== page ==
14 Facts About Jeremy Isaacs


Sir Jeremy Israel Isaacs was born on 28 September 1932 and is a Scottish television producer and executive, opera manager, and a recipient of many British Academy Television Awards and International Emmy Awards.


Jeremy Isaacs was the General Director of the Royal Opera House, Covent Garden from 1987 to 1996.


Jeremy Isaacs was born in Glasgow from what were described as "Scottish Jewish roots".


Jeremy Isaacs grew up in Hillhead, the son of a jeweller and a GP, and is a cousin to virologist Alick Isaacs.


Jeremy Isaacs was educated at the independent Glasgow Academy and Merton College, Oxford, where he read Classics.


Jeremy Isaacs did his National Service in the Highland Light Infantry.


Jeremy Isaacs began his career in television when he joined Granada Television in Manchester as a producer in 1958.

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Jeremy Isaacs has worked for the BBC in the 1960s and was the overall producer for the 26-episode series The World at War for Thames Television.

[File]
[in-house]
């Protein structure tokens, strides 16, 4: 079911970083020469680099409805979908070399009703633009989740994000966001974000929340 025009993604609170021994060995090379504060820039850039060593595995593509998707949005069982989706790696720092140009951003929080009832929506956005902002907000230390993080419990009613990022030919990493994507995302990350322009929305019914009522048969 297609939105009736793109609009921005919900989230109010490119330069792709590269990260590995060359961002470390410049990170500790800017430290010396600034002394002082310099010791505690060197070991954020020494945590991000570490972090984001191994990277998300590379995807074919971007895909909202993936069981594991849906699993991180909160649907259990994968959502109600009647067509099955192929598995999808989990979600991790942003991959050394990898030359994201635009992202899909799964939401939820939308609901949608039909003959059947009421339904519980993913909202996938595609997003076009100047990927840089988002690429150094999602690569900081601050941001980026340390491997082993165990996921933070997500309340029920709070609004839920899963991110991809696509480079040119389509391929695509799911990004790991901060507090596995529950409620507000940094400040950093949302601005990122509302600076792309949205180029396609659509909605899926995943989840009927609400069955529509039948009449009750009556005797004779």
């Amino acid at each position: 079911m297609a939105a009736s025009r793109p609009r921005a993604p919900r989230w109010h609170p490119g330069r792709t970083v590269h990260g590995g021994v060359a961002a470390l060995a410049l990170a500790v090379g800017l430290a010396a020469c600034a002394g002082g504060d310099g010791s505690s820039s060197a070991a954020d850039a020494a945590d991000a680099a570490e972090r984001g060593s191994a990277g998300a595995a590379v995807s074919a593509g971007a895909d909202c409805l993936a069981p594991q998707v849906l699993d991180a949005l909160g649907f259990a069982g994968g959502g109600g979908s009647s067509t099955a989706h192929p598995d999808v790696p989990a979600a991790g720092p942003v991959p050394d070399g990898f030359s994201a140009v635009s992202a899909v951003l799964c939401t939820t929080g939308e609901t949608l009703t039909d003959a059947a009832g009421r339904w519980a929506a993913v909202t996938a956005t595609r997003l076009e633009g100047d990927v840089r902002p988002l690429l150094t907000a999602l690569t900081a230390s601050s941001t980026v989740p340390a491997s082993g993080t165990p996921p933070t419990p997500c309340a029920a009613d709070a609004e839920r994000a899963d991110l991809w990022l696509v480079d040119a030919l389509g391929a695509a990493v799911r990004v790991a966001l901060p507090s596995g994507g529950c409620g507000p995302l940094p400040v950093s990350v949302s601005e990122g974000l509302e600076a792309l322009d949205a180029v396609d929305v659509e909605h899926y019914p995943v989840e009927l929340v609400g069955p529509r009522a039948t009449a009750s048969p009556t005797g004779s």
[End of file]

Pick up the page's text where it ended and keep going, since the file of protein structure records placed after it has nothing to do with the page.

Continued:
Jeremy Isaacs was Director of Programmes for Thames between 1974 and 1978.


Jeremy Isaacs was the founding chief executive of Channel 4 between 1981 and 1987, overseeing its launch period and setting the channel's original cultural approach with opera and foreign language film, although such programmes as the pop music series The Tube and soap opera Brookside had a place in the schedule from the beginning.


The channel commissioned Michael Elliott's production of King Lear with Laurence Olivier in the title role and Jeremy Isaacs recommissioned a number of programmes from his time at Granada including What the Papers Say.


When handing over responsibility for running the channel to Michael Grade, Jeremy Isaacs threatened to throttle him if he betrayed the trust placed in him to respect the channel's remit.


Between 1997 and 2000, Jeremy Isaacs was president of the Royal Television Society.


Jeremy Isaacs was chairman of Artsworld before it was sold to Sky.